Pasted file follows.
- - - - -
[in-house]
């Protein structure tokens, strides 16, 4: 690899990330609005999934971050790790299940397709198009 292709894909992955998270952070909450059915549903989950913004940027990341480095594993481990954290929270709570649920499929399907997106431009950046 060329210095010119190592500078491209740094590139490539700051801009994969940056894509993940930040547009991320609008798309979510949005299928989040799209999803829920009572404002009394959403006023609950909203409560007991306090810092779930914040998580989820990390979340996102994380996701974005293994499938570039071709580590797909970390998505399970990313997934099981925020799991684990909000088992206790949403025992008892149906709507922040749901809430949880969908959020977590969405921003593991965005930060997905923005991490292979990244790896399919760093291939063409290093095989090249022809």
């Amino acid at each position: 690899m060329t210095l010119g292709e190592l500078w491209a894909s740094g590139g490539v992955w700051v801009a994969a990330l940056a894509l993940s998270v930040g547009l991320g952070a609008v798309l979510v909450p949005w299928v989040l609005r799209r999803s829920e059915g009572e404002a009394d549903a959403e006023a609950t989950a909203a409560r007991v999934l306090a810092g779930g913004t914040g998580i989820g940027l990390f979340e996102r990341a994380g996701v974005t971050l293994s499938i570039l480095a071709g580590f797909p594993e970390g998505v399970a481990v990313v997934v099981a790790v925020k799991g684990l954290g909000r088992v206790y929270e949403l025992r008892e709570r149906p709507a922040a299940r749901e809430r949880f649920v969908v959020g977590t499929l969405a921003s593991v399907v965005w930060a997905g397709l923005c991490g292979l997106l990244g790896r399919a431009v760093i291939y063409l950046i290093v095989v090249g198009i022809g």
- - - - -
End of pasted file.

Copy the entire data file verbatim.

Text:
[in-house]
């Protein structure tokens, strides 16, 4: 690899990330609005999934971050790790299940397709198009 292709894909992955998270952070909450059915549903989950913004940027990341480095594993481990954290929270709570649920499929399907997106431009950046 060329210095010119190592500078491209740094590139490539700051801009994969940056894509993940930040547009991320609008798309979510949005299928989040799209999803829920009572404002009394959403006023609950909203409560007991306090810092779930914040998580989820990390979340996102994380996701974005293994499938570039071709580590797909970390998505399970990313997934099981925020799991684990909000088992206790949403025992008892149906709507922040749901809430949880969908959020977590969405921003593991965005930060997905923005991490292979990244790896399919760093291939063409290093095989090249022809």
């Amino acid at each position: 690899m060329t210095l010119g292709e190592l500078w491209a894909s740094g590139g490539v992955w700051v801009a994969a990330l940056a894509l993940s998270v930040g547009l991320g952070a609008v798309l979510v909450p949005w299928v989040l609005r799209r999803s829920e059915g009572e404002a009394d549903a959403e006023a609950t989950a909203a409560r007991v999934l306090a810092g779930g913004t914040g998580i989820g940027l990390f979340e996102r990341a994380g996701v974005t971050l293994s499938i570039l480095a071709g580590f797909p594993e970390g998505v399970a481990v990313v997934v099981a790790v925020k799991g684990l954290g909000r088992v206790y929270e949403l025992r008892e709570r149906p709507a922040a299940r749901e809430r949880f649920v969908v959020g977590t499929l969405a921003s593991v399907v965005w930060a997905g397709l923005c991490g292979l997106l990244g790896r399919a431009v760093i291939y063409l950046i290093v095989v090249g198009i022809g």